- If you're willing to shell out the extra cash for Pokémon Battle Revolution and spend five minutes finding the proper codes on the internet, you can get your hands on two free Mystery Gift Pokémon for any DS game: Electivire and Magmortar. Both came stacked at level 50 with great physical and special stats (respectively), in addition to some hard-to-get moves that between the two, covered pretty much every type in the game. The only requirements? Have a Pokedex, be near a Poké Mart, and have access to Mystery Gift, all easily done through less than an hour of playing and some more net-surfing. Oh, and, have at least four Gym Badges, or they will disobey you. Together, these two could carry you to the Elite Four, no sweat. And if you actually did some work to win at the Wii game? Say hello to surfing Pikachu!
- Inver, the Inverse battle specialist on Route 18 in X and Y and in Mauville City in Omega Ruby and Alpha Sapphire, gives out a daily reward whenever you defeat him. The more "super-effective" (that is to say, what would normally be non-effective) attacks you pull on him, the better the prizes. Of course, since Normal type is a Game-Breaker here, one can simply spam False Swipe over and over again instead.
- The Poké Bank completely trivializes trading Pokémon. You can load up all your Pokémon from Pokémon Black 2 and White 2 and transport them into Pokémon X and Y, and your Pokémon from both games into Omega Ruby and Alpha Sapphire, letting you start your adventure with all the freshly hatched shiny Pokémon you spent so much time breeding, or the level 10 Tornadus, Landorus, and Thundurus you can get in the Pokémon Dream Radar game. In past games, you at least need to capture a few Com Mons first just to have trade fodder to get a few of your Pokémon over. That, and the trading process itself, takes some time to accomplish. Starting the game with every Pokémon already caught, and the Oval Charm in your possession as soon as you get your first gym badge, makes things a lot easier. The only caveat is that you have to get to a PC to actually use them; while X and Y don't provide a PC until Santalune City, forcing you to go through the first couple of routes and Santalune Forest with your starter and whatever you catch, in ORAS you can get to a PC as soon as you're past the (short) first route right out of Littleroot. With the upgrade to Gen VII, you can skip Gen VI entirely and transfer monsters from a Gen V game directly to Gen VII.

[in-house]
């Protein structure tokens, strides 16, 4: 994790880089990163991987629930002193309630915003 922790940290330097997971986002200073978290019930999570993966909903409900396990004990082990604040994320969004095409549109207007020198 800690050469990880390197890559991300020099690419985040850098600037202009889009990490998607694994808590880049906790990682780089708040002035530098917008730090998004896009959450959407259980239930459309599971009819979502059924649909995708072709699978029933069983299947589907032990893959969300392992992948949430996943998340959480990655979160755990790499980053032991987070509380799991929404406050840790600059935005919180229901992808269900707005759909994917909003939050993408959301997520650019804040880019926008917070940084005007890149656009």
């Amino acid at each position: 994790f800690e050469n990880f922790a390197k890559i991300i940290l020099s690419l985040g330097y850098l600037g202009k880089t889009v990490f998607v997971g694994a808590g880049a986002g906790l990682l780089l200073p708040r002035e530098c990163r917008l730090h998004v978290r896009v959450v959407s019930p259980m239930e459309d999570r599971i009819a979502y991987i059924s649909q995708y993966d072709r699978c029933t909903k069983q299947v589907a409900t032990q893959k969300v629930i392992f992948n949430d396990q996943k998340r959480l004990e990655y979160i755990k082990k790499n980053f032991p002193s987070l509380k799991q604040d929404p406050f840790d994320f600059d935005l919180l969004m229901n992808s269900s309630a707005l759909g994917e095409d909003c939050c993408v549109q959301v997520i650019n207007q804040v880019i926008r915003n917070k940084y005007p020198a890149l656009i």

- For the competitively-inclined player, Ditto obtained from the Virtual Console versions of the Gen I and II games via Poké Transfer. Pokémon brought over this way are guaranteed to have perfect Individual Values of 31 in three random stats, and since Ditto can breed with any Pokémon that isnt Legendary/Mythical (sans Manaphy) or another Ditto, getting your desired Pokémon with perfect IVs in all its stats is only a matter of giving one of the parents a Destiny Knot (which will pass down 5 random IVs chosen from the two) and chain-breeding a few times until you hatch it. Back in earlier generations, this whole process was FAR more tedious, time-consuming, and dependent on sheer RNG.
- Funbro, the nickname given to a Slowbro holding a Leppa Berry with the moves Recycle, Heal Pulse, Slack Off, and Block, and having the Oblivious ability. Start by switching Funbro in on a defensive Pokémon lacking Toxic or Poison Fang, and no Toxic Spikes on the field, or one that can't 2HKO it. Block the opponent from escaping, run their PP out while you stall, heal when they get an attack in, Recycle Leppa Berry when Slack Off is out of PP, let opponent Struggle, spam Heal Pulse. If somebody tries to use Taunt, it fails due to Oblivious. It turns all matches against it into an Endless Game that is not only Unwinnable, but also Unloseablenote , forcing opponents to disconnect to end a match and generally pissing people off. It should come as no surprise, then, that the original Funbro set was devised by members of 4chan's /vp/ board. Smogon caught wind of this moveset and quickly banned it from Pokémon Showdown entirely. To wit, here's a taste of Funbro. All one-hundred and sixty four turns of it. Fortunately, it doesn't work in the official games starting with X and Y due to the presence of a timer.
- In Omega Ruby and Alpha Sapphire, specifically Omega Ruby, during the end game segment, when Groudon surfaces and the sun begins beating down on everyone, the Desolate Land conditions are active until the plot resolves. This would normally sound like a pain, but it is actually great for raising Fire-type Pokemon; it is quite literally possible to surf around the entire East coast of Hoenn and battle every trainer in the water. Watch while their water-type moves evaporate in the extremely harsh sunlight, leaving your Fire-type untouched, and you mow them down with any Fire-type move of choice.
Gameplay Derailment / Pokémon